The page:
Families unable to say farewell to dying loved ones in care homes

The families who are unable to say a proper farewell: Care home residents are dying without the comfort of family around them because of ‘inhumane’ visiting restrictions, relatives claim

  • Campaigners urge ministers to change the law so relatives can hug loved ones
  • Six charities have teamed up to demand that homes are open fully to visitors from March 1, with Covid secure precautions such as testing and PPE in place
  • It came as relatives told of distress at not being able to say goodbye properly

Dying care home residents are unable to say a proper goodbye to their families because of ‘inhumane’ visiting restrictions, say desperate relatives.

Some relatives have to wait for a call saying their husband, wife or parent has entered their last 24 hours before they can hold their hand.

For others, by the time they get to the care home it is too late – or they have only minutes left.

Relatives are unable to see dying care home residents to say a proper goodbye because of ‘inhumane’ visiting restrictions. Pictured: Susan Ogden only had 10 minutes to say goodbye to husband Peter before he died in January – the first time she had seen him in nine months

Campaigners are pleading with ministers to change the law so relatives can hug loved ones all the time, instead of having to wait until they die.

Yesterday a coalition of six charities demanded that homes open fully to visitors by March 1, with precautions such as testing and PPE in place.

This will be three weeks after all care home residents received their first dose of the vaccine, enough time to develop some immunity.

‘Just ten minutes for me to say my last goodbye’ 

Susan and Peter Ogden in August 2016

After being married for 51 years, Susan Ogden had just ten minutes to say goodbye to her husband Peter.

Mrs Ogden, 72, was separated from Peter in March when his care home in North Shields near Newcastle upon Tyne was closed to visitors.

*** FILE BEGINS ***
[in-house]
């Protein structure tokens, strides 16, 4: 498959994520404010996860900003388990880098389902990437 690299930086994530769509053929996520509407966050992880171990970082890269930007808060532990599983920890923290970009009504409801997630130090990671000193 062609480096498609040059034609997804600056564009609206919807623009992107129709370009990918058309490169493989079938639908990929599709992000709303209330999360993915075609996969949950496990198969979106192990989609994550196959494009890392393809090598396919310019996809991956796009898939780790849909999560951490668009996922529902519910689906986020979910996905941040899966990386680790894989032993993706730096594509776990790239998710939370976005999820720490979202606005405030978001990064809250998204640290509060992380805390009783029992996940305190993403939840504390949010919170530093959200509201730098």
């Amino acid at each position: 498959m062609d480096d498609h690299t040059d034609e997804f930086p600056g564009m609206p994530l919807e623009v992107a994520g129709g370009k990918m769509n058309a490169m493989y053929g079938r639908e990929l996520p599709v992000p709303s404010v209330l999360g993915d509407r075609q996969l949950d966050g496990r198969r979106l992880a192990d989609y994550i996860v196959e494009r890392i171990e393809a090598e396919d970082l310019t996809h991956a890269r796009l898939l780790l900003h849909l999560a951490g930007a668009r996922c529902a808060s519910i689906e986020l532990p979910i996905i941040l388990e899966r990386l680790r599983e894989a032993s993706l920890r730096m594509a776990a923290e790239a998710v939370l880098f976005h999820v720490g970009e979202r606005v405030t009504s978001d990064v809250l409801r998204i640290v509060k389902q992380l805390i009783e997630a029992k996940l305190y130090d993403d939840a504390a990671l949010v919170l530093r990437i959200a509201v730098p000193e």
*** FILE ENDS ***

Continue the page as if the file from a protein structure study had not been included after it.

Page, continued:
She finally saw him for the first time in nine months on New Year’s Day – ten minutes before he died from a chest infection. The grandmother-of-four said: ‘All that protecting didn’t manage to save Peter’s life. Although you know you didn’t let him down, you feel that you did let him down.’

Mrs Ogden said she spent about ten minutes with him before he died, adding: ‘I hope he knew I was there.’

Before the pandemic, Mrs Ogden, a retired teacher, regularly visited her husband, who had dementia.

She said: ‘Our loved ones are not caged animals who must tolerate being stared at from a distance’.

The groups, including Age UK, the National Care Forum, Rights for Residents and the Relatives & Residents Association, said that indoor visits were ‘a matter of fundamental human rights’.

It came as a grieving relatives told of their distress about not being able to say goodbye properly.

Susan Ogden, 72, could not hug her husband Peter, also 72, for nine months, then got to spend just ten minutes with him before he died on New Year’s Day.

Meanwhile, Ryan Mee, 41, from Cheltenham, Gloucestershire, has been told he cannot visit his mother Gillian, 68, who is dying from dementia in a care home in Aberdare, South Wales, because she has weeks to live rather than days.

‘It’s a barbaric and inhumane approach,’ he said.

Care home visits restarted in December following a major Daily Mail campaign which led to the rollout of rapid tests for visitors.

But in-person visits were paused again during lockdown and are yet to resume, despite all elderly residents having had the vaccine.

Government guidance makes clear that in-person visits must go ahead at the end of life.

Almost 120,000 care home residents have died since the beginning of the pandemic – most of whom were denied comfort from their families in their final weeks.

Diane Mayhew, from Rights for Residents, said: ‘We hear from people who have lost their mother or father and didn’t get a chance to see them. Relatives are tormented by the guilt of not being able to say goodbye properly.’

The Department of Health and Social Care said: ‘While the vaccines provide protection from serious disease, we do not yet know if they prevent someone from passing on the virus to others.

‘This means it is still important to follow the visiting guidance.

‘We will do everything possible to make close contact visits possible the moment it is safe to do so.’

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